Friday, February 04, 2000
Democracy flowers best in sunlight
BY CLIFF RADEL
The Cincinnati Enquirer
Hamilton County's commissioners made a good decision this week. But they went about it the wrong way.
Their meeting behind closed doors could be illegal. At the very least, it discourages participation in the democratic process. The last thing elected officials should do is cut citizens out of the loop. Do that and democracy dies.
It was on Monday afternoon that the commissioners announced at a press conference their intentions Commissioner Bob Bedinghaus's word to contribute $2 million toward putting a deck on Fort Washington Way. The money goes to a $10 million project to drive the pilings for a deck to support a park over the highway.
The commissioners reached this decision earlier in the day after they closed their doors to the public and went into executive session. Executive session is a term lawyers and bureaucrats use to describe a meeting where the public and the press are barred while business is conducted. By law, such meetings are allowed when officials are discussing personnel matters, buying property, court actions, collective bargaining, matters kept confidential by federal, state or local statutes and security arrangements.
On Wednesday, the commissioners voted in public to make official what they had already announced Monday. The vote was two (Bob Bedinghaus and Tom Neyer) to one (John Dowlin).
I have no problem with the commissioners' decision. The county should contribute to putting a deck atop Fort Washington Way. Everyone in the community has a stake in seeing this riverfront development succeed. Everybody in Cincinnati and Hamilton County benefits when city and county officials work together. And, it's great that both entities are seeing eye to eye.
But I am troubled by how the commissioners made their decision.
The way I read Ohio's Open Meetings Act, commissioners can't decide an issue like this in private and then vote on it later in public.
Public issues must be discussed in public first and be open to public debate. The idea behind open meetings law is to keep public business out of smoke-filled rooms, in the open. Call it intentions or anything else, I think what our three commissioners did is illegal. Not to mention tacky.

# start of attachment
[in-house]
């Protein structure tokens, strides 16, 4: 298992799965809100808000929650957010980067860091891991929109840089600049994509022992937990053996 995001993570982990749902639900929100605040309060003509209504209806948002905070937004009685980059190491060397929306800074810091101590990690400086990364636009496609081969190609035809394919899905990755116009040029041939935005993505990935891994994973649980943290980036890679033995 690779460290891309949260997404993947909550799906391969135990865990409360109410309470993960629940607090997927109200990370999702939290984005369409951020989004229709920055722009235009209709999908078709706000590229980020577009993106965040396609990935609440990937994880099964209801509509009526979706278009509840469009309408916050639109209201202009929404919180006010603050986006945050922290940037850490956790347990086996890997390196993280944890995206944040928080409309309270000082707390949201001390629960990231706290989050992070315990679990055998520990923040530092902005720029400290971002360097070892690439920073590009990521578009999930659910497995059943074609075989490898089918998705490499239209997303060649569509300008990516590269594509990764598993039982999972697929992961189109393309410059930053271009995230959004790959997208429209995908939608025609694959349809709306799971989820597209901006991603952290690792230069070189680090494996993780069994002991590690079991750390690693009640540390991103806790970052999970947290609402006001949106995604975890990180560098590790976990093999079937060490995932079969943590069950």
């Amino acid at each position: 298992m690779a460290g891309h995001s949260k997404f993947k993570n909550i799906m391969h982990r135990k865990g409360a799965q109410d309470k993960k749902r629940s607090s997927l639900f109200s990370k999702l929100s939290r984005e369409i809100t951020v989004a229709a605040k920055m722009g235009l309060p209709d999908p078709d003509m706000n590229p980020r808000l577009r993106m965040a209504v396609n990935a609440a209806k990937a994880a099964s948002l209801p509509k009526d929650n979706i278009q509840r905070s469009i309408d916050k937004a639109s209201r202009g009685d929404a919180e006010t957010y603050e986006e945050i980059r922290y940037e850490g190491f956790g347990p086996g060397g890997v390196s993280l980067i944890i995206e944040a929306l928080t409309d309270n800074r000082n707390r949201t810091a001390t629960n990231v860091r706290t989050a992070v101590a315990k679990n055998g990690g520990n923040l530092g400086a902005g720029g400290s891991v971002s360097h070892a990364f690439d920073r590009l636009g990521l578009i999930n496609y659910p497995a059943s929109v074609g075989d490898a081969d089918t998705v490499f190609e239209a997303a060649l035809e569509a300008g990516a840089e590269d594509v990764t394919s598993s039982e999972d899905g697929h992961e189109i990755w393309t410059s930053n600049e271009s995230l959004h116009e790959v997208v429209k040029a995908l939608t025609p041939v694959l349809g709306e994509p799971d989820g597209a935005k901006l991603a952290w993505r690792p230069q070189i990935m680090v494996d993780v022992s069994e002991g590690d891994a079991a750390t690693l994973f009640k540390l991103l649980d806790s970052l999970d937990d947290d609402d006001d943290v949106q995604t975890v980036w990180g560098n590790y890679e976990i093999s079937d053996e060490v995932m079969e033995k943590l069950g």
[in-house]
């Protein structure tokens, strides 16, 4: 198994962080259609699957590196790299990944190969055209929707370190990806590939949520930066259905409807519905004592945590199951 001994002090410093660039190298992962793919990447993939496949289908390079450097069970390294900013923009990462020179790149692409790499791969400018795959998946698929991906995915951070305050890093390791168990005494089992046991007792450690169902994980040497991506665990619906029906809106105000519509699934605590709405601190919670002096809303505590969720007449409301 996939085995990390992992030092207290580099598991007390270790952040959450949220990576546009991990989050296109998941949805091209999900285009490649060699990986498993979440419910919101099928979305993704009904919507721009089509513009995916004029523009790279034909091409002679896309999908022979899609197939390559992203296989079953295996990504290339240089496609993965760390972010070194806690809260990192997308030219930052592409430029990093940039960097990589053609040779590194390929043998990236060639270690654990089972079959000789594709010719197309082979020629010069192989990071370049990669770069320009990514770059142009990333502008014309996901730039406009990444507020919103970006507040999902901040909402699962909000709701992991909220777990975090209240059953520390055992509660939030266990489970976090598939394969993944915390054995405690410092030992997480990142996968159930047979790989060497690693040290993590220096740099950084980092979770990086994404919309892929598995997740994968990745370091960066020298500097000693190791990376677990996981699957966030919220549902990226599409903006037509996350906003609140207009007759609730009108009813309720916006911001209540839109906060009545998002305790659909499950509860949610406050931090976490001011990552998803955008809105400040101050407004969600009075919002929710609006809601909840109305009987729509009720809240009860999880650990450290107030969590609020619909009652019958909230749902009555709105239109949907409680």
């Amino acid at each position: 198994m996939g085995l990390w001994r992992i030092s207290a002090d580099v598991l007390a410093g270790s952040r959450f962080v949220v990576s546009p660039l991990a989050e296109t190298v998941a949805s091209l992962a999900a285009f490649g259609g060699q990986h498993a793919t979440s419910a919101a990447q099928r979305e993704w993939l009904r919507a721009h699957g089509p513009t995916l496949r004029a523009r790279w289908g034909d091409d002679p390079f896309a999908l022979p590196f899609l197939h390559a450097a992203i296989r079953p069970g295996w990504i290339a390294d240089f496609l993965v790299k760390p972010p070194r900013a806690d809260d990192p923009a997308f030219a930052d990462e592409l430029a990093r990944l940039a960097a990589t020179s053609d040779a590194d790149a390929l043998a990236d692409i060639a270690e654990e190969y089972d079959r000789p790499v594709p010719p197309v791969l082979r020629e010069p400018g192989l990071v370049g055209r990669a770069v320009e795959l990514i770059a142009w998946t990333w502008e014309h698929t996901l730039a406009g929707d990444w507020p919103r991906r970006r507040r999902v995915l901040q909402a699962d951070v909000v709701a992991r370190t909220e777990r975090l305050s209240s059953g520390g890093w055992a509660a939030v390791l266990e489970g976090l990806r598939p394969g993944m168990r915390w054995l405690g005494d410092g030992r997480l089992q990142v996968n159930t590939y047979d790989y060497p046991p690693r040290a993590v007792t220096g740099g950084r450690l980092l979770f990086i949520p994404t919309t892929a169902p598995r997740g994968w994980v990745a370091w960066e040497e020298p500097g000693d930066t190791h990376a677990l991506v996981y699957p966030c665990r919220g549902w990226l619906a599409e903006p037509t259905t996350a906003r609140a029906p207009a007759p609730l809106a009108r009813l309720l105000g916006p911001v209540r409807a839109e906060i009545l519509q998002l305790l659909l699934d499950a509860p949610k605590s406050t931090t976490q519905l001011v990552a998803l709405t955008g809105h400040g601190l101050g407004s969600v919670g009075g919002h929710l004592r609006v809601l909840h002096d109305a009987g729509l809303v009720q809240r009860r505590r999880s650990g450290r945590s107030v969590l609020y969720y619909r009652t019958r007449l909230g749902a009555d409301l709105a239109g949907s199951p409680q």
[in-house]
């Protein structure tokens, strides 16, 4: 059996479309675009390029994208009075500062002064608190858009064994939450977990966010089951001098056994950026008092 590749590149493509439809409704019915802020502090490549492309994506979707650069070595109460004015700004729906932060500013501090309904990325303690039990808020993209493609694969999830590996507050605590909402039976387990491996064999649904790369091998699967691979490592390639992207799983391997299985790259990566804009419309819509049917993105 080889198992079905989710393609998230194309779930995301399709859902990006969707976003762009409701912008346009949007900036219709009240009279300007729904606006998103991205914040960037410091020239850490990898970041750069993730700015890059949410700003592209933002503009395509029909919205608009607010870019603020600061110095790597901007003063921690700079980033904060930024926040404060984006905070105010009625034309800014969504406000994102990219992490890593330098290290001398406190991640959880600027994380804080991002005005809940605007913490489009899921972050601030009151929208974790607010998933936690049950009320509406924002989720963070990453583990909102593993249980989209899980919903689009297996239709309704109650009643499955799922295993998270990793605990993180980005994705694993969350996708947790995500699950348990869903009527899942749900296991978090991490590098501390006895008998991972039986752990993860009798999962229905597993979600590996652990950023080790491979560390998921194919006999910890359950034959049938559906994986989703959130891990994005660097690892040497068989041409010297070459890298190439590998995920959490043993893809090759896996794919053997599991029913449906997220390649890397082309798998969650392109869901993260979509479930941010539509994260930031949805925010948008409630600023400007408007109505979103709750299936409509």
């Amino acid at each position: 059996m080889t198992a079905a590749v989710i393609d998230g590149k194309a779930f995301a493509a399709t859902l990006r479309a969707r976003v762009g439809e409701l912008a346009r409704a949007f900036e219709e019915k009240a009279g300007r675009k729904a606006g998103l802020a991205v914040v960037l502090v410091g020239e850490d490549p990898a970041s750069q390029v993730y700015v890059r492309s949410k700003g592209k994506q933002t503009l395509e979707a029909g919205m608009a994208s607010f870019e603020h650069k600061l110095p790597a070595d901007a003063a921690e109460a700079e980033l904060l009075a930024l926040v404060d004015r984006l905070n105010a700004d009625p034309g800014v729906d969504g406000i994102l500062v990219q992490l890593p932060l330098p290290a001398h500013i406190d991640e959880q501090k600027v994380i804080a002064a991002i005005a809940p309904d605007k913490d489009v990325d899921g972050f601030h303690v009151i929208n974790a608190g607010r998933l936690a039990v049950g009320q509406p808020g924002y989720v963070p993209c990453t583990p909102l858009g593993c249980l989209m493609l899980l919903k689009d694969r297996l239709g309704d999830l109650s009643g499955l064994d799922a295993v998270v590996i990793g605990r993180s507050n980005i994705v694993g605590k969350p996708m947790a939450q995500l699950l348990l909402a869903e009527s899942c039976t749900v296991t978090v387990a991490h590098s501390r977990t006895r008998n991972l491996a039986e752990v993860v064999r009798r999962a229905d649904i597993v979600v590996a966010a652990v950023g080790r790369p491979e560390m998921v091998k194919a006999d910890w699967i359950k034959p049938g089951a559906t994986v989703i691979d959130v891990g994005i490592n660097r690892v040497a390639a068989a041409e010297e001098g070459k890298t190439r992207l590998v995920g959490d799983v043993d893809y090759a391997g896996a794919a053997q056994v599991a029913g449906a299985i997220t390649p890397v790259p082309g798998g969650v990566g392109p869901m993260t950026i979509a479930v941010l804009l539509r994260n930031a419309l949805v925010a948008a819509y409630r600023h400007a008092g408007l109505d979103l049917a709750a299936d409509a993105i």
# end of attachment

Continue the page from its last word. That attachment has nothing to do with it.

This is a democracy. The people run it. Commissioners are elected. Not born to the job like arrogant kings with divine rights.
Whether the commissioners violated the Open Meetings Act can only be determined in a court of law. Tax opponent Tim Mara is considering filing suit over the commissioners' decision-making process.
Thursday morning, Bob Bedinghaus tried to assure me everything was on the up-and-up when the commissioners went into executive session.
Nothing's happening in secret, he said.
I want to believe him. But, not having X-ray vision, I can't be sure.
The intent of the Open Meetings Act is to keep democracy working. Meetings held in the open allow citizens to see and comment on government in action. They learn what motivates an official to vote in a certain way. This reduces the perception and the reality that government makes its decisions behind closed doors. The more people understand the process, the more likely they are to join in.
State Senator Scott Oelslager, from Canton, has sponsored amendments to the Open Meetings Act since 1985. To him, open public meetings make government more accessible.
People feel they are part of the process if they can have their voice heard, he added. They may not get what they want. But if they can speak out at meetings, then they are more likely to feel the system is open to everyone.
Get people to believe that one vote, one voice, is important, then they believe and take part in democracy.
Democracy needs all the believers it can get. Voter turnout continues to drop like a rock. In Hamilton County last November, only 32 percent of the eligible voters bothered to go to the polls.
With those numbers, voters don't need any more excuses for not casting ballots on Election Day. Rather they need reasons including the behavior of local officials to believe that democracy in Hamilton County is government of, by and for the people.
Columnist Cliff Radel can be reached at 768-8379; fax 768-8340.